Class 1 Div 1 and Class 1 Div 2 Exit Sign Differences
The Difference Between Hazardous Location Exit Signs
Placing illuminated exit signs in a hazardous environment can increase the hazard instead of decrease it. Any time you place electrical equipment in the vicinity of flammable materials you create a fire hazard. The solution for this problem is to design special equipment, like exit signs which are specially designed to insure that they are not going to create sparks.
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These exit signs are commonly referred to as hazardous area or explosion proof. However, it is important to note the difference between the two divisions of signs; as it both affects where we can install them and how much they cost.
Understanding the Classification System:
The classification system that we use for defining risks in hazardous environments comes from the National Electric Code (NEC). The NEC provides for three different classes of flammable risks, which are dependent upon the flammable materials which can be in the air. They also provide for two different divisions, which identify the probability of those flammable materials being in the air at any one time.
|CLASS I (gases and vapors)|| Group A (acetylene)
Group B (hydrogen)
Group C (ethylene)
Group D (propane)
|CLASS II (dusts)|| Group E (metal dust)
Group F (coal dust)
Group G (grain dust)
|CLASS III (fibers)||No Subgroups|
Based upon this system, the most hazardous area is one in which flammable gases or vapors (from flammable liquids) exist as a normal part of your operations. What makes it the most hazardous is that these gases and vapors can more easily penetrate the case of an electrical device. Once there, they are exposed to the possibility of an electrical spark, initiating a fire.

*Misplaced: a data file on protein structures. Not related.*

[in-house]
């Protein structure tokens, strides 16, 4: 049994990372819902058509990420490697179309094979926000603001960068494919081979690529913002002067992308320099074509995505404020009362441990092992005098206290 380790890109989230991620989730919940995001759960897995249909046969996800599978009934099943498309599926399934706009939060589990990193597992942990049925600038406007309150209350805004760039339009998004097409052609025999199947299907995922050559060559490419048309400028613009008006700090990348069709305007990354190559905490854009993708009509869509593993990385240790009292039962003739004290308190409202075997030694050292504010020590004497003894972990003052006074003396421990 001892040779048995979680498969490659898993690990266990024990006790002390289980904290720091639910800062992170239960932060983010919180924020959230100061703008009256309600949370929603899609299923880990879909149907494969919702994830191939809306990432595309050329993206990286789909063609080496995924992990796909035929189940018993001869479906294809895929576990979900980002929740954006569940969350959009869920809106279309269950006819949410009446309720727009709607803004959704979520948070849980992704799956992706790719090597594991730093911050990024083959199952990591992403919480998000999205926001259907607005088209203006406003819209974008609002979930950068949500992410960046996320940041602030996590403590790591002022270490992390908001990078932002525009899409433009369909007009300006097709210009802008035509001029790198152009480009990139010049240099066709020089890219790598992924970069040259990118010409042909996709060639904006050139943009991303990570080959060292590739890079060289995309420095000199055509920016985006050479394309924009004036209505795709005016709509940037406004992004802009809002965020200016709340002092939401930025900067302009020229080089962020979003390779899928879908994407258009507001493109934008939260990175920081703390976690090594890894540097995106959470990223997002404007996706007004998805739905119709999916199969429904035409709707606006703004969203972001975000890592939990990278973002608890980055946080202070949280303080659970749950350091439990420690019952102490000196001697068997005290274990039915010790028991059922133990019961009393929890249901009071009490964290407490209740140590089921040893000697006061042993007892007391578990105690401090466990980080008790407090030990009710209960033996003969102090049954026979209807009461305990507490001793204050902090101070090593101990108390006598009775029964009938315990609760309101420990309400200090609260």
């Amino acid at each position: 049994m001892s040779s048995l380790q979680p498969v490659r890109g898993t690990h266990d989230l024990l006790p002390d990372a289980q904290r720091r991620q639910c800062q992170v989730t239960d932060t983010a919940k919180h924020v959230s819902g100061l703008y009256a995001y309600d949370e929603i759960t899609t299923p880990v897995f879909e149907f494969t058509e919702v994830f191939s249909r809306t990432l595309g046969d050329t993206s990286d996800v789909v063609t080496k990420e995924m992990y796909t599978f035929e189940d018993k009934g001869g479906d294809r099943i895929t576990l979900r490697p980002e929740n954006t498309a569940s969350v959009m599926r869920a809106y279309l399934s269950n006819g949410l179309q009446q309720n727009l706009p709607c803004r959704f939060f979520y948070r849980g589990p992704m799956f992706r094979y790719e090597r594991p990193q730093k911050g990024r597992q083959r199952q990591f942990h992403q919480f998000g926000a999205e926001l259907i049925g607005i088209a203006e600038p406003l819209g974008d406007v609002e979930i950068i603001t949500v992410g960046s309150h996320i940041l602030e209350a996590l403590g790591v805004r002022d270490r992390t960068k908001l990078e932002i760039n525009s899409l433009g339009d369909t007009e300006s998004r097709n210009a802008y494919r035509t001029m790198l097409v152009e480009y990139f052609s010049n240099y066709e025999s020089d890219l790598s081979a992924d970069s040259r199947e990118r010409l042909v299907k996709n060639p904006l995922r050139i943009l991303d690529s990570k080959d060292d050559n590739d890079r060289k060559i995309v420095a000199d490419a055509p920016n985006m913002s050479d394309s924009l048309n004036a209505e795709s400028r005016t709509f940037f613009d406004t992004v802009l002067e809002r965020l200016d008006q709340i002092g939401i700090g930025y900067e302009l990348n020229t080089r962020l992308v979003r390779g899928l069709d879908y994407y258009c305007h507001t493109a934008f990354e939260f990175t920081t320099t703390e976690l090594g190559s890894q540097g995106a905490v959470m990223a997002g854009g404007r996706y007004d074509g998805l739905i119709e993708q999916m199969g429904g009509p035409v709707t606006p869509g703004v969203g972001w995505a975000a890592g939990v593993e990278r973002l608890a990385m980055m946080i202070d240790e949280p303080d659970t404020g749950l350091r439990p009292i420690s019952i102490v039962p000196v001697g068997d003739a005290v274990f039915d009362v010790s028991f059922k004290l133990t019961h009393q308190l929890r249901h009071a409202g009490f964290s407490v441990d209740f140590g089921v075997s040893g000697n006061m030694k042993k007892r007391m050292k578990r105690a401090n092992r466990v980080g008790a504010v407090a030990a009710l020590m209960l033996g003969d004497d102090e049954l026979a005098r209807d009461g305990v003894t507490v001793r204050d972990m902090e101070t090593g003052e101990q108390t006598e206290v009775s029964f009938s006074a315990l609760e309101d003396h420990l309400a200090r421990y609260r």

Areas that fall into this category include:
- Paint spray operations
- Dry-cleaning establishments
- Vehicle maintenance and fueling areas
- Petrochemical manufacturing plants
- Utility and gas plants
Hazardous Location Exit Sign Application
All of these areas require the installation of Class 1 Div 1 exit signs. Adjacent areas, defined as being separated by a solid partition wall, are considered Class 1 Div 2 areas, because the gases and vapors would not normally be in those areas, but only as a leak.
Most operations are designed so that storage and transportation of flammable materials is restricted to the areas which are immediately adjacent to the work areas. These areas, which are graded as Div 2 areas, do not need exit signs that are designed to as tight a criterion as those used in Div 1 areas.
Making it Simple
Here’s the simple way to understand the difference between Div 1 and Div 2. Say you have an electrical device that has gasoline poured on it. If it is a Div 2 device, you’ve got enough time to turn off the device, before the gas catches fire. If it is a Div 1 device, you can leave the gas there and leave the device running, without risk of fire.
Essentially, the difference between how Div 1 and Div 2 exit signs are designed is in how much attention is paid to sealing the sign from the entrance of gases and vapors. Since the Div 1 atmosphere is assumed to be constantly full of flammable gases and vapors, the sign must be very well sealed against the entry of those gases and vapors. However, in the case of Div 2 signs, the gases and vapors aren’t constantly there, trying to enter into the sign; therefore, sealing doesn’t have to be as tight, as long as it can hold off the entry of gases and vapors for enough time for them to dissipate.